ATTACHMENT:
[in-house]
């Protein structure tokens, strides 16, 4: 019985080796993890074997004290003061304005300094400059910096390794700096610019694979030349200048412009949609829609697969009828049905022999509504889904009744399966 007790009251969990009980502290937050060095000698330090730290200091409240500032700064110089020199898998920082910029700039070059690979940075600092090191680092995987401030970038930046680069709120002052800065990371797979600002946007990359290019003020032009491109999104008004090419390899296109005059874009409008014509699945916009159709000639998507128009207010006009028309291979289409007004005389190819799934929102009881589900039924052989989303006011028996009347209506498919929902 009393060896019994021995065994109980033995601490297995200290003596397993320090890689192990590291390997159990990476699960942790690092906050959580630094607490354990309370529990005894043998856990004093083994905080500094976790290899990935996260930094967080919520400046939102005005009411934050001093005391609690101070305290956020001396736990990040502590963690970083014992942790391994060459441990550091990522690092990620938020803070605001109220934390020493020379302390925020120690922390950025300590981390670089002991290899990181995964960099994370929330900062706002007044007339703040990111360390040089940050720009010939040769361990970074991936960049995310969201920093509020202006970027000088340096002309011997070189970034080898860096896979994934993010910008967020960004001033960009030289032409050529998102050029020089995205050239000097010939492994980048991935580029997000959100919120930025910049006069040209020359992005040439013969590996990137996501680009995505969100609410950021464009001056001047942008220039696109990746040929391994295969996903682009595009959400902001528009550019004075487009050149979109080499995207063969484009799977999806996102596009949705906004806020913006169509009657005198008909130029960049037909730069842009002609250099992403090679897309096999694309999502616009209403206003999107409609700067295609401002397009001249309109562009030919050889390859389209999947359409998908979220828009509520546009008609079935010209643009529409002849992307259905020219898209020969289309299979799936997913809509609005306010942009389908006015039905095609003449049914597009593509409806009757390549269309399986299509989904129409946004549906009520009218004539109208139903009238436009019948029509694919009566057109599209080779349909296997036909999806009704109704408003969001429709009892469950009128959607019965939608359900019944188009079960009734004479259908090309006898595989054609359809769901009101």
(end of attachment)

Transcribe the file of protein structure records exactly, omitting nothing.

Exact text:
[in-house]
């Protein structure tokens, strides 16, 4: 019985080796993890074997004290003061304005300094400059910096390794700096610019694979030349200048412009949609829609697969009828049905022999509504889904009744399966 007790009251969990009980502290937050060095000698330090730290200091409240500032700064110089020199898998920082910029700039070059690979940075600092090191680092995987401030970038930046680069709120002052800065990371797979600002946007990359290019003020032009491109999104008004090419390899296109005059874009409008014509699945916009159709000639998507128009207010006009028309291979289409007004005389190819799934929102009881589900039924052989989303006011028996009347209506498919929902 009393060896019994021995065994109980033995601490297995200290003596397993320090890689192990590291390997159990990476699960942790690092906050959580630094607490354990309370529990005894043998856990004093083994905080500094976790290899990935996260930094967080919520400046939102005005009411934050001093005391609690101070305290956020001396736990990040502590963690970083014992942790391994060459441990550091990522690092990620938020803070605001109220934390020493020379302390925020120690922390950025300590981390670089002991290899990181995964960099994370929330900062706002007044007339703040990111360390040089940050720009010939040769361990970074991936960049995310969201920093509020202006970027000088340096002309011997070189970034080898860096896979994934993010910008967020960004001033960009030289032409050529998102050029020089995205050239000097010939492994980048991935580029997000959100919120930025910049006069040209020359992005040439013969590996990137996501680009995505969100609410950021464009001056001047942008220039696109990746040929391994295969996903682009595009959400902001528009550019004075487009050149979109080499995207063969484009799977999806996102596009949705906004806020913006169509009657005198008909130029960049037909730069842009002609250099992403090679897309096999694309999502616009209403206003999107409609700067295609401002397009001249309109562009030919050889390859389209999947359409998908979220828009509520546009008609079935010209643009529409002849992307259905020219898209020969289309299979799936997913809509609005306010942009389908006015039905095609003449049914597009593509409806009757390549269309399986299509989904129409946004549906009520009218004539109208139903009238436009019948029509694919009566057109599209080779349909296997036909999806009704109704408003969001429709009892469950009128959607019965939608359900019944188009079960009734004479259908090309006898595989054609359809769901009101």